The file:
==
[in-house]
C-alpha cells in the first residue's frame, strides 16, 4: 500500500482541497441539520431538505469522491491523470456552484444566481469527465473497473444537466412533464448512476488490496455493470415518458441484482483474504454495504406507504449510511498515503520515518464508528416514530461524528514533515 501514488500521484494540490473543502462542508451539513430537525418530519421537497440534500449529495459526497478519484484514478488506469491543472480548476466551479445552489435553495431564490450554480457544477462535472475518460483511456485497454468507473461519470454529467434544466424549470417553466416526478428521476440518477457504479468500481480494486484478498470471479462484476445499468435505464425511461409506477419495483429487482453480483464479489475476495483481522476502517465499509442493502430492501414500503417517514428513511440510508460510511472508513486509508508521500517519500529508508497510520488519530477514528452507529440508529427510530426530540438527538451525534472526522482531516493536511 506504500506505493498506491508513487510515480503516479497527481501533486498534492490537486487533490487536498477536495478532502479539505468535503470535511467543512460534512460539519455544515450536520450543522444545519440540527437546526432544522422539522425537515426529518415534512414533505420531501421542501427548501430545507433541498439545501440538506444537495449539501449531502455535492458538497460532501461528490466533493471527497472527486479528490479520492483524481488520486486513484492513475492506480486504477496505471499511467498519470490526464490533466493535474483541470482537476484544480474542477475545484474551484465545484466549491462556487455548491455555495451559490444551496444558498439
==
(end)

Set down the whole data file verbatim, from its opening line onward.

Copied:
[in-house]
C-alpha cells in the first residue's frame, strides 16, 4: 500500500482541497441539520431538505469522491491523470456552484444566481469527465473497473444537466412533464448512476488490496455493470415518458441484482483474504454495504406507504449510511498515503520515518464508528416514530461524528514533515 501514488500521484494540490473543502462542508451539513430537525418530519421537497440534500449529495459526497478519484484514478488506469491543472480548476466551479445552489435553495431564490450554480457544477462535472475518460483511456485497454468507473461519470454529467434544466424549470417553466416526478428521476440518477457504479468500481480494486484478498470471479462484476445499468435505464425511461409506477419495483429487482453480483464479489475476495483481522476502517465499509442493502430492501414500503417517514428513511440510508460510511472508513486509508508521500517519500529508508497510520488519530477514528452507529440508529427510530426530540438527538451525534472526522482531516493536511 506504500506505493498506491508513487510515480503516479497527481501533486498534492490537486487533490487536498477536495478532502479539505468535503470535511467543512460534512460539519455544515450536520450543522444545519440540527437546526432544522422539522425537515426529518415534512414533505420531501421542501427548501430545507433541498439545501440538506444537495449539501449531502455535492458538497460532501461528490466533493471527497472527486479528490479520492483524481488520486486513484492513475492506480486504477496505471499511467498519470490526464490533466493535474483541470482537476484544480474542477475545484474551484465545484466549491462556487455548491455555495451559490444551496444558498439